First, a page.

You're making the same error in comprehension that the research paper did in it's experimental design but they at least acknowledged the limitation of their design. Your error is in assuming that the metric of employee quality is comprehensively accounted for on a resume. There is a large body of economics literature which addresses unobservable skills:
Originally Posted by teamosil
Inequality and ability
This paper examines how much the increasing ‘‘residual inequality’’ in the United States can be explained by increasing returns to cognitive skills. Also, this paper uses selection-correction techniques to estimate the latent population distribution of unobservable skill
within three occupational sectors, and breaks down the leftover ‘‘residual’’ term into a ‘‘general’’ unobservable component and a sector-specific unobservable component. The results indicate that sector-specific skills have played only a minor role in the inequality trends.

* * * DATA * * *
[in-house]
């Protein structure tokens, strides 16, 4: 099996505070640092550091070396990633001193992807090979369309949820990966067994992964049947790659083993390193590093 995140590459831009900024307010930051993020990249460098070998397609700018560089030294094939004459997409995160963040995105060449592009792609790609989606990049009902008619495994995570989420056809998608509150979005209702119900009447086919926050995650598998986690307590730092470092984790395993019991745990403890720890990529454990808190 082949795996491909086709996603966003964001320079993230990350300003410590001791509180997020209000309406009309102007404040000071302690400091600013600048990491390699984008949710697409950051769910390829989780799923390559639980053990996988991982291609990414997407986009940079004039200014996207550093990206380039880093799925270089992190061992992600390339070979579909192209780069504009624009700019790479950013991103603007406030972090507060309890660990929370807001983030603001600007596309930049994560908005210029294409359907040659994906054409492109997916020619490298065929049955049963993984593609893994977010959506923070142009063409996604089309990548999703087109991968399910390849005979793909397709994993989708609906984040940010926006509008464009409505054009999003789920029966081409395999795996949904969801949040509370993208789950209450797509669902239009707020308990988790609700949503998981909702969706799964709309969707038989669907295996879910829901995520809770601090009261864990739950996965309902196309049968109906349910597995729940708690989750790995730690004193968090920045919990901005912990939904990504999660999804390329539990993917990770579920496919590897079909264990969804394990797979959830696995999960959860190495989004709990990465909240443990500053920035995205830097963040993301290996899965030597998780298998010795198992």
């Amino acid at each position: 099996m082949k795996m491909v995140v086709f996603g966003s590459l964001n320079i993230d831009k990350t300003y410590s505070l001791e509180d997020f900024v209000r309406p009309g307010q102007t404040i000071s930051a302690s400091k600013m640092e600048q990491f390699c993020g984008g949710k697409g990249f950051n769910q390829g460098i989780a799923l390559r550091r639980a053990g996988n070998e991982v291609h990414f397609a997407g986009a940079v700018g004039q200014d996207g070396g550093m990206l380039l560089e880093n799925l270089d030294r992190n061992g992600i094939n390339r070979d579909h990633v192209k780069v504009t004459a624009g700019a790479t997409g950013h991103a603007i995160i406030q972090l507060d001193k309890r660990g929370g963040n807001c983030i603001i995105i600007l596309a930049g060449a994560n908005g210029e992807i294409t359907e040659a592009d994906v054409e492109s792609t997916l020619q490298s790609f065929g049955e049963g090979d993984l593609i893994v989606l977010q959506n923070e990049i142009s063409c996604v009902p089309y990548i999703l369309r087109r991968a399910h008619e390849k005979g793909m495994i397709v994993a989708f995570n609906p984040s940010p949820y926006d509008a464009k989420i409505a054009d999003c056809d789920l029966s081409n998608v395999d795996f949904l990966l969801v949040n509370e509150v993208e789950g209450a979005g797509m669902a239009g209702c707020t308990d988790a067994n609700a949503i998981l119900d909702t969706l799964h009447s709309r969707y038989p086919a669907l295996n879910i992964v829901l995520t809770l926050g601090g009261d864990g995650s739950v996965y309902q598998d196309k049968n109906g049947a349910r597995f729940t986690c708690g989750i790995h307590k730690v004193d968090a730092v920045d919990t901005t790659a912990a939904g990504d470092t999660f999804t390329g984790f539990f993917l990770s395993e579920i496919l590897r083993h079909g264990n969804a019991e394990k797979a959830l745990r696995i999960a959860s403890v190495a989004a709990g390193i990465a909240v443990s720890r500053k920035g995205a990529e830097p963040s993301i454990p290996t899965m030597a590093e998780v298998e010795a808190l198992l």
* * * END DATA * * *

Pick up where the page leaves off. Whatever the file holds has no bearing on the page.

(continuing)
Increasing ‘‘residual inequality’’ is mostly characterized by an increasing importance of general skills, either IQ or the general unobservable skill,
within all three occupations.
No, the employer has SOME qualifications right in front of him. Those qualifications are not equalized on the issues that the researchers noted form the basis of the stereotypes that the employers reference. Those fake resumes in the experiment did nothing to equalize information on each candidates reliability, pliability and willingness to work hard. Those factors are important to employers and they were not controlled for by inclusion of relevant metrics in the resume. For instance, each employee could have come with a letter of reference which sang their praises on those three metrics. That type of information, when in the possession of a black applicant, specifically deals with that INDIVIDUAL'S attributes and that information invalidates the general stereotype. NOW, if an employer disregards the very specific information about the individual and instead relies on the general information for the group, information which he now knows doesn't apply to THIS individual, then he is guilty of racial discrimination, and that is only if his decision rests on how he valued that specific information.
But in reality the employer has the qualifications right in front of them. They see that the two applicants are exactly equally qualified, so at that point, race is no longer a useful predictor.